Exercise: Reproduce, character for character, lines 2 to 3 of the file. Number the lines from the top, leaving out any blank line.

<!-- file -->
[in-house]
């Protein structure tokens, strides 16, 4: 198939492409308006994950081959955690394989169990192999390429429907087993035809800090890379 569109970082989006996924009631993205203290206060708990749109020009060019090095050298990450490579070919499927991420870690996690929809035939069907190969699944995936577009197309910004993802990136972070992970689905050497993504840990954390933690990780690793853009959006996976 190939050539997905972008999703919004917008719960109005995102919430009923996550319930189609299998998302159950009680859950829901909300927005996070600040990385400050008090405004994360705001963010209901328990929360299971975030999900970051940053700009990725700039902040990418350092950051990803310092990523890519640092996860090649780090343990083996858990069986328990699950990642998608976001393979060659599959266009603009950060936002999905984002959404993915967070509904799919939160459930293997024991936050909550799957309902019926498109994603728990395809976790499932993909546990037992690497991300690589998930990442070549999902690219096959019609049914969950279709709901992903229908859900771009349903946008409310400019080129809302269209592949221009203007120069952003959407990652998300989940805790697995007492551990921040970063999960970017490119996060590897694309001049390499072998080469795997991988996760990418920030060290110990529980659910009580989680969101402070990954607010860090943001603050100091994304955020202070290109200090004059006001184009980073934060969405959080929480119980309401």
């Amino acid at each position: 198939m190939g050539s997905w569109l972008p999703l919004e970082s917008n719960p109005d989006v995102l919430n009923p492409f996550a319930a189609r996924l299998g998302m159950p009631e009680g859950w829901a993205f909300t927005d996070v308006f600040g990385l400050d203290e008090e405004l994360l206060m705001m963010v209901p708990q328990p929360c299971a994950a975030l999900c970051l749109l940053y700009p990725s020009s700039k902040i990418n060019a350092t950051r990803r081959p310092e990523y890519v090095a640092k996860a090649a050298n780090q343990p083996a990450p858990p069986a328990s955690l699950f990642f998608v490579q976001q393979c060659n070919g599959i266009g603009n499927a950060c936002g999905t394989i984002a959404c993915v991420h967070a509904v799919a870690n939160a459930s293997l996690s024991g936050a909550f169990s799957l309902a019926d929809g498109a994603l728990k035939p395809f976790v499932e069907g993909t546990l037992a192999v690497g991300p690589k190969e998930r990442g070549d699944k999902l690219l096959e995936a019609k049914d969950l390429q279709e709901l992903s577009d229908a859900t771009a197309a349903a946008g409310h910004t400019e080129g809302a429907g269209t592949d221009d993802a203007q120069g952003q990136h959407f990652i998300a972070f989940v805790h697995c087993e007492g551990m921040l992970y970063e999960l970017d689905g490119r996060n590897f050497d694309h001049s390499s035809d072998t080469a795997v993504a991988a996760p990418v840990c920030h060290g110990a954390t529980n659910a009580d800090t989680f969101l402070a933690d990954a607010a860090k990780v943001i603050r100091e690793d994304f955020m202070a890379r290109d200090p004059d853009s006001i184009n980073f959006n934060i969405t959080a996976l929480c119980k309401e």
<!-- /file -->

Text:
């Protein structure tokens, strides 16, 4: 198939492409308006994950081959955690394989169990192999390429429907087993035809800090890379 569109970082989006996924009631993205203290206060708990749109020009060019090095050298990450490579070919499927991420870690996690929809035939069907190969699944995936577009197309910004993802990136972070992970689905050497993504840990954390933690990780690793853009959006996976 190939050539997905972008999703919004917008719960109005995102919430009923996550319930189609299998998302159950009680859950829901909300927005996070600040990385400050008090405004994360705001963010209901328990929360299971975030999900970051940053700009990725700039902040990418350092950051990803310092990523890519640092996860090649780090343990083996858990069986328990699950990642998608976001393979060659599959266009603009950060936002999905984002959404993915967070509904799919939160459930293997024991936050909550799957309902019926498109994603728990395809976790499932993909546990037992690497991300690589998930990442070549999902690219096959019609049914969950279709709901992903229908859900771009349903946008409310400019080129809302269209592949221009203007120069952003959407990652998300989940805790697995007492551990921040970063999960970017490119996060590897694309001049390499072998080469795997991988996760990418920030060290110990529980659910009580989680969101402070990954607010860090943001603050100091994304955020202070290109200090004059006001184009980073934060969405959080929480119980309401």
């Amino acid at each position: 198939m190939g050539s997905w569109l972008p999703l919004e970082s917008n719960p109005d989006v995102l919430n009923p492409f996550a319930a189609r996924l299998g998302m159950p009631e009680g859950w829901a993205f909300t927005d996070v308006f600040g990385l400050d203290e008090e405004l994360l206060m705001m963010v209901p708990q328990p929360c299971a994950a975030l999900c970051l749109l940053y700009p990725s020009s700039k902040i990418n060019a350092t950051r990803r081959p310092e990523y890519v090095a640092k996860a090649a050298n780090q343990p083996a990450p858990p069986a328990s955690l699950f990642f998608v490579q976001q393979c060659n070919g599959i266009g603009n499927a950060c936002g999905t394989i984002a959404c993915v991420h967070a509904v799919a870690n939160a459930s293997l996690s024991g936050a909550f169990s799957l309902a019926d929809g498109a994603l728990k035939p395809f976790v499932e069907g993909t546990l037992a192999v690497g991300p690589k190969e998930r990442g070549d699944k999902l690219l096959e995936a019609k049914d969950l390429q279709e709901l992903s577009d229908a859900t771009a197309a349903a946008g409310h910004t400019e080129g809302a429907g269209t592949d221009d993802a203007q120069g952003q990136h959407f990652i998300a972070f989940v805790h697995c087993e007492g551990m921040l992970y970063e999960l970017d689905g490119r996060n590897f050497d694309h001049s390499s035809d072998t080469a795997v993504a991988a996760p990418v840990c920030h060290g110990a954390t529980n659910a009580d800090t989680f969101l402070a933690d990954a607010a860090k990780v943001i603050r100091e690793d994304f955020m202070a890379r290109d200090p004059d853009s006001i184009n980073f959006n934060i969405t959080a996976l929480c119980k309401e």